On the 3rd March 2021, Chancellor Rishi Sunak outlined the details of the latest budget, setting out
the plans for the government’s tax and spending for the coming year. This was mainly focused on the
impact of the Covid-19 pandemic and recovery of the UK economy.
UK Economy and Finances
The UK has borrowed a peacetime record of £355bn so far to help combat the impact of Covid-19 and
to support the jobs and livelihood of the British people.
The UK economy shrank by 10% in 2020 but is forecast to rebound in 2021-22 with a 4% predicted
annual growth this year and it is expected to return to pre-covid levels by mid-2022, with 7.3% growth
700,000 people have lost their jobs in the UK since the pandemic began, with many businesses closing
or being unable to trade for long periods of time. Unemployment is expected to peak at 6.5% next
year, which is lower than the 11.9% which was previously predicted.
Income and Benefits
The pandemic has severely impacted employment and the ability to trade for many people. The government has committed to extending the furlough scheme until at least the end of September, bypaying 80% of employee’s wages, for hours they are unable to work, with employers being asked tocontribute 10% in July, and 20% in August and September.
Support for the self-employed has also been extended until September, with access to grants being
widened to include a further 600,000 people.
The uplift in Universal Credit of £20 per week, has been extended for a further 6 months, and Working
Tax Credit claimants will get a one-off payment of £500.
Minimum wage will increase to £8.91 an hour from April.
Taxation and Allowances
Income Tax, National Insurance and VAT will remain unchanged.
The tax-free Personal Allowance threshold will increase from April 2021 but will be frozen at these
levels until 2026.
Corporation Tax on company profits over £250,000 will rise from 19% to 25% in April 2023, with a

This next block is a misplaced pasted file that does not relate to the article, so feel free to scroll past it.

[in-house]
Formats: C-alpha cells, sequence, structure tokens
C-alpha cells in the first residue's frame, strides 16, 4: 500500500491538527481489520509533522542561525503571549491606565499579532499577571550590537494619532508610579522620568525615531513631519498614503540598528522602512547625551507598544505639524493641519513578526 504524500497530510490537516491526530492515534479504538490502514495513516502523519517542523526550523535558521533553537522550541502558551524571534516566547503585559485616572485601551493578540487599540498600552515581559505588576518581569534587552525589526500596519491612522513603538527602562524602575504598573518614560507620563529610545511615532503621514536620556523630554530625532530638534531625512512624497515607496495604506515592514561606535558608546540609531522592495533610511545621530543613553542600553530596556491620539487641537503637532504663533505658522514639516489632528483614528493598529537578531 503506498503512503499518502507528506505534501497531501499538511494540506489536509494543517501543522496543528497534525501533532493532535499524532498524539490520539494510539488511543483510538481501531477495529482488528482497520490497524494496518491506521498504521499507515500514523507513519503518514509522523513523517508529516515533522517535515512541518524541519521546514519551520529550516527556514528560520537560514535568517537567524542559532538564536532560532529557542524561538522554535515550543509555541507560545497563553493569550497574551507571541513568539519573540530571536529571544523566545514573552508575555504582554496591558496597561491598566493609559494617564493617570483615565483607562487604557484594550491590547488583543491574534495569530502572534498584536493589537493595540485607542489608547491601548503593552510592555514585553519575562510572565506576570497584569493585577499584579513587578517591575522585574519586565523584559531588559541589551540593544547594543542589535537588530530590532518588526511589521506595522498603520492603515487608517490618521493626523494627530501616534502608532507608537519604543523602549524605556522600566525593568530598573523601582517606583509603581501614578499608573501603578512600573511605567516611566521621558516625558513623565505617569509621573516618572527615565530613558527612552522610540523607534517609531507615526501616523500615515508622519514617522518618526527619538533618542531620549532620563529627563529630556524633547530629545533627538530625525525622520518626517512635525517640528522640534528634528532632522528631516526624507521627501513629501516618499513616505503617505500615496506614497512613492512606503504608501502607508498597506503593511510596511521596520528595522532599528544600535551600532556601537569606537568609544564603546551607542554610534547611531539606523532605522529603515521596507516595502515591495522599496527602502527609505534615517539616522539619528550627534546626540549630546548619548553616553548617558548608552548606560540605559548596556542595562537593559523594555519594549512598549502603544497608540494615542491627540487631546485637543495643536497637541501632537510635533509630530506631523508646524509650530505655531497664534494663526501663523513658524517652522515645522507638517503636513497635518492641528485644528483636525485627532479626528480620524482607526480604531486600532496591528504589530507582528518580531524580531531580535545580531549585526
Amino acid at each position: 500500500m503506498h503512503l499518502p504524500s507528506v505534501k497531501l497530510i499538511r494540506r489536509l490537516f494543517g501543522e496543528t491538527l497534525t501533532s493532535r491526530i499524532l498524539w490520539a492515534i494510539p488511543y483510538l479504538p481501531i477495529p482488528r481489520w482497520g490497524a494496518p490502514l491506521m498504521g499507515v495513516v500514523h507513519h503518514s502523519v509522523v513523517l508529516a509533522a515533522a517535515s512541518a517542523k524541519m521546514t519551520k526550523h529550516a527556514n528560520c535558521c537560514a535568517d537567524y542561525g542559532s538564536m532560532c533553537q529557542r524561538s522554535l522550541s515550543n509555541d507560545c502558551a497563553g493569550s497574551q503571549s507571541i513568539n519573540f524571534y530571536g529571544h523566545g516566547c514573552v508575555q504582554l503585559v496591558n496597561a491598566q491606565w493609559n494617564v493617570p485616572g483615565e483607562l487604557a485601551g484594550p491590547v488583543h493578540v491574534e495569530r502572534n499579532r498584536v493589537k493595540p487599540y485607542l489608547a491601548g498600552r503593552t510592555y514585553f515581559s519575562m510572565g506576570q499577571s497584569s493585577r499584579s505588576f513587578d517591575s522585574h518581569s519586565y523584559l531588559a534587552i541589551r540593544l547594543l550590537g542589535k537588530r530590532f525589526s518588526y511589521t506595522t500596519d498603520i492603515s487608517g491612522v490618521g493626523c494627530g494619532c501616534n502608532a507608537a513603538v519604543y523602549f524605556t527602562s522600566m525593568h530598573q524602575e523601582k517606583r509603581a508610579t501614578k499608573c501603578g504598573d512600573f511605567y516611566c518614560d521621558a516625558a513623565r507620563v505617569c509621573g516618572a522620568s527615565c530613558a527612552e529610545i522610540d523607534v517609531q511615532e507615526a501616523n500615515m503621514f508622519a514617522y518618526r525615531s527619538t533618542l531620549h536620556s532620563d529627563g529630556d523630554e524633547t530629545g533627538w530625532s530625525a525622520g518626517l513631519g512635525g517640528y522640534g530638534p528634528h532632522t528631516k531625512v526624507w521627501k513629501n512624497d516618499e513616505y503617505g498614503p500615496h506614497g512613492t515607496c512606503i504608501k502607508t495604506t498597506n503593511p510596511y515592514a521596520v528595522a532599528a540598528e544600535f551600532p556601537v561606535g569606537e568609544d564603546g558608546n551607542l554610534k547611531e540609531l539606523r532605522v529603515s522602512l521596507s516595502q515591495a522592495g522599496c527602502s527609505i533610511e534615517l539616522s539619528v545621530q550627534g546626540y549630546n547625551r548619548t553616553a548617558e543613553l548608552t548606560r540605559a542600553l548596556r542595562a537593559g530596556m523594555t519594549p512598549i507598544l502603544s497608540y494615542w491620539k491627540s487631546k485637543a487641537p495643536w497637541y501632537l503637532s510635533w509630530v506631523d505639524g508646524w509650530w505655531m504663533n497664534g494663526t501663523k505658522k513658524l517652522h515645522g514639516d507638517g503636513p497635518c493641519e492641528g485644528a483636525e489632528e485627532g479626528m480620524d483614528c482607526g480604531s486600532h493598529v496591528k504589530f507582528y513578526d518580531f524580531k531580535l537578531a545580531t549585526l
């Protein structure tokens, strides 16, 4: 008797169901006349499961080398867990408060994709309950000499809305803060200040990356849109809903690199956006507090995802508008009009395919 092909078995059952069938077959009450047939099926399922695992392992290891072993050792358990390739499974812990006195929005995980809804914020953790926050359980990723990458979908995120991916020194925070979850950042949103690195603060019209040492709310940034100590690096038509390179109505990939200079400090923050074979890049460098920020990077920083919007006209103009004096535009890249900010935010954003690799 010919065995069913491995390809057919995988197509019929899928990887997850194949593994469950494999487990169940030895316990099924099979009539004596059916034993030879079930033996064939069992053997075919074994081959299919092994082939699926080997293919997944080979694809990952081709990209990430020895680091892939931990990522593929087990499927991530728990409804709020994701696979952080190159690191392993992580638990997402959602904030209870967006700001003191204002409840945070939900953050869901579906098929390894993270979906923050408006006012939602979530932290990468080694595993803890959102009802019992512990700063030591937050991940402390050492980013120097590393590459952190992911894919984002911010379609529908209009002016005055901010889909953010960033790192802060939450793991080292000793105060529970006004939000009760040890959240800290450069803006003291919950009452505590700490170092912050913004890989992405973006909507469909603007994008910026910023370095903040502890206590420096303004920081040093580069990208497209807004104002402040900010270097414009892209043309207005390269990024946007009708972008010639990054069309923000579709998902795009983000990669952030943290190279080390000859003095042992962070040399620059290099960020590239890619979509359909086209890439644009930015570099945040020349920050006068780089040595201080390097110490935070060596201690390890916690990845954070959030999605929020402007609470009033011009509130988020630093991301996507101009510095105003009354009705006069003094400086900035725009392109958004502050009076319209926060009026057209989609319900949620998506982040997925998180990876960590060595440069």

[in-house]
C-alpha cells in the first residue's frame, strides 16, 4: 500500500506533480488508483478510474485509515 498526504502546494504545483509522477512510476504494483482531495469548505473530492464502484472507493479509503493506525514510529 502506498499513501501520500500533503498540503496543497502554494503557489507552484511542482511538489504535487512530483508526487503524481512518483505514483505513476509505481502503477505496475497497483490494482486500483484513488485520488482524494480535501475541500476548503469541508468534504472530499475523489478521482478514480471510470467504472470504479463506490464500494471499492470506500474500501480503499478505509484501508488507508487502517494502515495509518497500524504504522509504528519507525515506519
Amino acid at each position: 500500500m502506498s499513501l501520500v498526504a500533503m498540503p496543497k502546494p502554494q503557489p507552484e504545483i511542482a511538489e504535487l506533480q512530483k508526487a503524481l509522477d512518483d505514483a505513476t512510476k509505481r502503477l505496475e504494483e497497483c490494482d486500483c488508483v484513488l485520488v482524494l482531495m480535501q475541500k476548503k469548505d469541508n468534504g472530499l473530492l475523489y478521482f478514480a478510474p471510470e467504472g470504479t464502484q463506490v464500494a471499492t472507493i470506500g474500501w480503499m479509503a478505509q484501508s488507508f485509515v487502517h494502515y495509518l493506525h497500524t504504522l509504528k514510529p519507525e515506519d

tape, and the 19% rate will be kept for approximately 1.5 million smaller companies with profits of
less than £50,000.
Inheritance Tax thresholds, Pension Lifetime Allowances and Capital Gains tax exemptions will be
frozen at the 2020/21 tax levels until 2025/26.
Key Budget Information
The Stamp Duty holiday on house purchases in England and Northern Ireland has been extended until
30th June 2021. After this date the starting rate of stamp duty will be £250,000 until the end of
September 2021 and then return to the previous level of £125,000.
- Tax breaks will be introduced to provide £20bn worth of business investment. Investment costs will
- be able to be deducted from tax bills, reducing taxable profits.
- Incentives for apprenticeships will increase.
- Hospitality firms will have a lower VAT rate of 5% until September, then an interim 12.5% will apply
- for the following 6 months.
- Business rates holiday in England will continue until June with a 75% discount following that.
- A ‘Restart’ grant will be available for shops and other businesses who were forced to close in England;
- £6,000 per premises for non-essential outlets due to re-open in April and £18,000 for gyms, personal
- care providers and other hospitality and leisure businesses.
- £400 million will be provided to help art venues in England to reopen, such as museums and galleries.
- Rescue packages will be made available for professional and grassroots sports.
- The first 8 freeports in England have been announced, East Midlands Airport, Felixstowe and Harwich,
- Humber, Liverpool City, Plymouth, Solent, Thames, and Teesside.
- £1bn will promote regeneration in 45 English towns.
- £150m will be provided for community groups to take over pubs at risk of closure.
- The Contactless payment limit will increase to £100 later in the year.
Health and Education
- £1.65bn will be provided to support the UK’s vaccination rollout.
- Mental health support for armed forces veterans (£10m) and domestic abuse programmes (£19m) will
- also benefit from further funding to provide help and support to those who need it.
Alcohol, Tobacco and Fuel
- All alcohol duties will be frozen for a 2nd year.
- Fuel duty to be frozen for an 11th consecutive year.
- No further duties on tobacco following a rise in November 2020.